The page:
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>JN Sept. 10, 1997, Vol. 5, No. 166

Israeli-Arab Town Names Street After Arab Marauder

By Arutz-7

Regional Council Kafr Kara, in the area known as the Triangle between Samaria and the Jezre'el Valley, has decided to name one of its streets in honor Izaddin el-Kassam, leader of the Arab bands of marauders of the 1930s. This is a name that Hamas terrorists have also taken for themselves. Interior Minister Eli Suissa has condemned the decision taken by the Islamic movement-led Regional Council.

Albright Arrives in Israel Wednesday

By Al Pessin (VOA-Jerusalem)

Secretary of State Madeleine Albright is due in the Middle East Wednesday for her first foray into that region and its troubled peace process since she took office early this year. The first stop is a three-day visit to Israel and the Palestinian territories, where bombings by Palestinian militants, and an Israeli halt to implementation of existing agreements, have created one of the worst crises of the last four years of peacemaking.

For Israel the target is security, as stated again Tuesday by Prime Minister Benjamin Netanyahu. "Madeleine Albright is coming here as a welcome guest, a much welcome guest with, I think, a clear understanding that in this situation, security is the key to peace."

The Palestinian Autonomy Authority essentially says the opposite -- that peace is the key to security ... as explained by Authority spokesman Marwan Kanafani. "To reduce these events and actions, I think that the entire dimensions of the peace process, mainly the political, should be discussed."

That is diplomatic jargon for Israeli troop withdrawals on the West Bank and other Israeli steps required by existing agreements -- steps the palestinian authority says would reduce support for the terrorists and make it easier to stop them. The Authority says it can not provide Israel with 100 percent security, and it can not even approach that goal unless Palestinians feel that the peace process is moving forward.

Netanyahu offered a rare and limited bit of sympathy for that view Tuesday, but he said the militants themselves will not be impressed with any Israeli concessions, and a Palestinian security crackdown is still needed. "It is true that progress in the peace process will also alleviate some of the pressures, but essentially the terrorists are not interested in peace, and they're not interested in achieving it or scuttling it. They're interested in destroying Israel."

The Israeli-Palestinian peace process boils down to a series of Israeli troop withdrawals in return for Palestinian assurances of Israeli security from attacks by militant groups. Since the first Israeli-Palestinian agreement was signed at the White House -- four years ago this week -- it has always been a troubled bargain. At virtually every stage, each side has accused the other of not doing enough, and sometimes the process has stalled as a result.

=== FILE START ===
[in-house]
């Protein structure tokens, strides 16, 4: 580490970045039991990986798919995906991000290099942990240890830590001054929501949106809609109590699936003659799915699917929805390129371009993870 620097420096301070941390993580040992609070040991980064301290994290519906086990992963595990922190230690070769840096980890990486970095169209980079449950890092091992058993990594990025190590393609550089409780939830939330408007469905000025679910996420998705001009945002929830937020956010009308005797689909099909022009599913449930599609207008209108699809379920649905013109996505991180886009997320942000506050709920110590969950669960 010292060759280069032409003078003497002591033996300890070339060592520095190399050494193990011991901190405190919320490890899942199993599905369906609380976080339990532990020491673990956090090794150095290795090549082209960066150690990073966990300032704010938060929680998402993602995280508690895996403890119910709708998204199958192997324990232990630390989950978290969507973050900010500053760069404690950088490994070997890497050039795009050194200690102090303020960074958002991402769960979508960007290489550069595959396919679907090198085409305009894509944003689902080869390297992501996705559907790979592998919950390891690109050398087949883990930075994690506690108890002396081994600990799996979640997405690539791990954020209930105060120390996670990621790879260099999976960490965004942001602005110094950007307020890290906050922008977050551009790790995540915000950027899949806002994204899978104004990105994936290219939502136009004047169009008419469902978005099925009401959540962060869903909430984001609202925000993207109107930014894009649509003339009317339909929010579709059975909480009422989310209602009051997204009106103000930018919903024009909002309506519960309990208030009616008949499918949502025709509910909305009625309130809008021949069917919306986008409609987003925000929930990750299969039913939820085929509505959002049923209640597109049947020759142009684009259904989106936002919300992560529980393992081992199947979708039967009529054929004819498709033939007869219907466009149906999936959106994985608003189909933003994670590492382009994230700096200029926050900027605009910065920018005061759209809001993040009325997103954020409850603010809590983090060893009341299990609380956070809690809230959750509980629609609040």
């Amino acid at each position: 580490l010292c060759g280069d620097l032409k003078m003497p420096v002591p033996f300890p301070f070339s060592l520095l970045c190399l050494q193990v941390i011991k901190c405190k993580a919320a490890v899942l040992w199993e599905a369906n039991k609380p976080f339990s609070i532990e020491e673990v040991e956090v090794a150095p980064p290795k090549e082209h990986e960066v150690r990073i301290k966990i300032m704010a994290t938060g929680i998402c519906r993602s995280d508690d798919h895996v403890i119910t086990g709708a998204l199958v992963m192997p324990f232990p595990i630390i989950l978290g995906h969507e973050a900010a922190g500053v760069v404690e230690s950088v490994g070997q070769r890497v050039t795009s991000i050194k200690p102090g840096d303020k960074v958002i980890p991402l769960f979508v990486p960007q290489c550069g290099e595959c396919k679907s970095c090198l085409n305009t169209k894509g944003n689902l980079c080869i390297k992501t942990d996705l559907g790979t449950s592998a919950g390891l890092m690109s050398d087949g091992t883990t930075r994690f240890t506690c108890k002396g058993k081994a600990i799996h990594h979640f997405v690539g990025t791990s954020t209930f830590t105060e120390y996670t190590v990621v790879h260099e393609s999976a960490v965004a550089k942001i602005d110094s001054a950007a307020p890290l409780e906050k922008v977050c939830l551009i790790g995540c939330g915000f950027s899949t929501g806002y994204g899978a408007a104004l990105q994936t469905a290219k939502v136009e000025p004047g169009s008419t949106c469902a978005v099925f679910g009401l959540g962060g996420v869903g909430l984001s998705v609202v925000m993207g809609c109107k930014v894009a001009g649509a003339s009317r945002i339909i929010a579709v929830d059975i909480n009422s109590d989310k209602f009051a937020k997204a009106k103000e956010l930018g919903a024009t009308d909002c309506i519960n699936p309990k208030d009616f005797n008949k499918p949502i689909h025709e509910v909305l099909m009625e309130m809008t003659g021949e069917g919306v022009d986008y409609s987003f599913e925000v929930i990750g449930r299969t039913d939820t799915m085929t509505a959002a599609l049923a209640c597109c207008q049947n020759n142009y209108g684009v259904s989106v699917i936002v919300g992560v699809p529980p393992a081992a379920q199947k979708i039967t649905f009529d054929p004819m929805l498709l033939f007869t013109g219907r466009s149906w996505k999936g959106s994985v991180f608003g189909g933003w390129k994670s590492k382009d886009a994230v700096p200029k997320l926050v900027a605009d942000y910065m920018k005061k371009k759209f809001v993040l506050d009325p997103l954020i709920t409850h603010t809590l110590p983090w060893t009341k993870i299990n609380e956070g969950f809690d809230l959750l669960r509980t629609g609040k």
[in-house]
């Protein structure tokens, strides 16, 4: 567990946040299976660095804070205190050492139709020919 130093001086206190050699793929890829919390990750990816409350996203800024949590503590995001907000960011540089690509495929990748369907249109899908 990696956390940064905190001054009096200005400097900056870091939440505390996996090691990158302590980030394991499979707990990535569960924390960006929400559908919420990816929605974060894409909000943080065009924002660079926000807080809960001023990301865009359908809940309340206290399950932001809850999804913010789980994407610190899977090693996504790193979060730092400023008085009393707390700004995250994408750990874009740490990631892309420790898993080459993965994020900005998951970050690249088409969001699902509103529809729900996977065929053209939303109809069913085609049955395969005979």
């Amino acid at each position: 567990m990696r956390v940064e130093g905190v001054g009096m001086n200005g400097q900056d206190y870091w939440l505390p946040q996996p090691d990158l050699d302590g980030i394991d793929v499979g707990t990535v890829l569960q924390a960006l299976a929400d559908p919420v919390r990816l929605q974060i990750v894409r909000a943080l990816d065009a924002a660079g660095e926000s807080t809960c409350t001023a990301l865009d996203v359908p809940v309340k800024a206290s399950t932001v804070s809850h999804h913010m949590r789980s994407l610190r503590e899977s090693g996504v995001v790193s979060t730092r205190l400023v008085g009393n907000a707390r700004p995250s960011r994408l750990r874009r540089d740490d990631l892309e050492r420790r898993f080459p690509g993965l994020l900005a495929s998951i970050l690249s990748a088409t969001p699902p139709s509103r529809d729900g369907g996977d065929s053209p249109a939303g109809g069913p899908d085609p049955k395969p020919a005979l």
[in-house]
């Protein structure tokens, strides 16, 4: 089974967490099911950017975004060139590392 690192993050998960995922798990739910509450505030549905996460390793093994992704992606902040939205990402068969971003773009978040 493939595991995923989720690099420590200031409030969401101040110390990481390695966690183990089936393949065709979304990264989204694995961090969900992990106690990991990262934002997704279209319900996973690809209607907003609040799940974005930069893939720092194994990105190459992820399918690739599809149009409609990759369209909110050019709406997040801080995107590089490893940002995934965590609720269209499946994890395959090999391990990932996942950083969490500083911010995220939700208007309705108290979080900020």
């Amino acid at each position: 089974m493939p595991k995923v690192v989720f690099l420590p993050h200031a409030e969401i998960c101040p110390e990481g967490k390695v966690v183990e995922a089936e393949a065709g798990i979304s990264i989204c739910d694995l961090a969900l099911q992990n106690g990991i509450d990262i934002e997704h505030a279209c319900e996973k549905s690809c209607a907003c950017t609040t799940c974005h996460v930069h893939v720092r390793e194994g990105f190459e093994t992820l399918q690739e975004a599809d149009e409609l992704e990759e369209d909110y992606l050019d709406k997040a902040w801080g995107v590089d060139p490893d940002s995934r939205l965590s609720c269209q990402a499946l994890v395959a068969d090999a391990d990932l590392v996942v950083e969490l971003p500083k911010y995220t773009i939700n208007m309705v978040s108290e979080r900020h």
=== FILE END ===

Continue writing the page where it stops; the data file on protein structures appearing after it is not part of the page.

That is the current situation, with the breakdown compounded by issues such as Israeli settlement building and the alleged harboring of terrorists by the Palestinian Authority.

Last Friday, in the wake of the two recent Jerusalem bombings, Israel's Cabinet formalized the terms for ending the impasse. It said it will authorize further withdrawals only when it is satisfied the Palestinian Authority is delivering on its security commitments.

In her meetings in Jerusalem and on the West Bank, Albright will hear very different proposals from the Israelis and the Palestinians on how to move forward, and her aides are saying dramatic results are not likely.

But it is possible she could convince the two sides to adopt both ideas -- a security crackdown alongside resumption of the peace process. The precise timing of the first steps by the two sides, and the content of the next moves Israel would have to make under existing agreements, will be difficult to work out -- perhaps impossible to work out fully over the next three days. But making a start down that road could be a realistic hope for the secretary's trip, and even that is by no means assured.

Memorial Lights Cause Blaze

By IINS News Service

Two female IDF soldiers who lit memorial candles in memory of the commandos killed Friday in Lebanon, were hospitalized due to burns sustained from a fire that broke out from the memorial candles.

The two, in an IDF base in the Golan Heights, lit candles and went to bed. The candles ignited a blaze and a short time afterwards, the room was ablaze. The two were admitted to Ziv Hospital in Tzfat (Safed) and are being treated for smoke inhalation.

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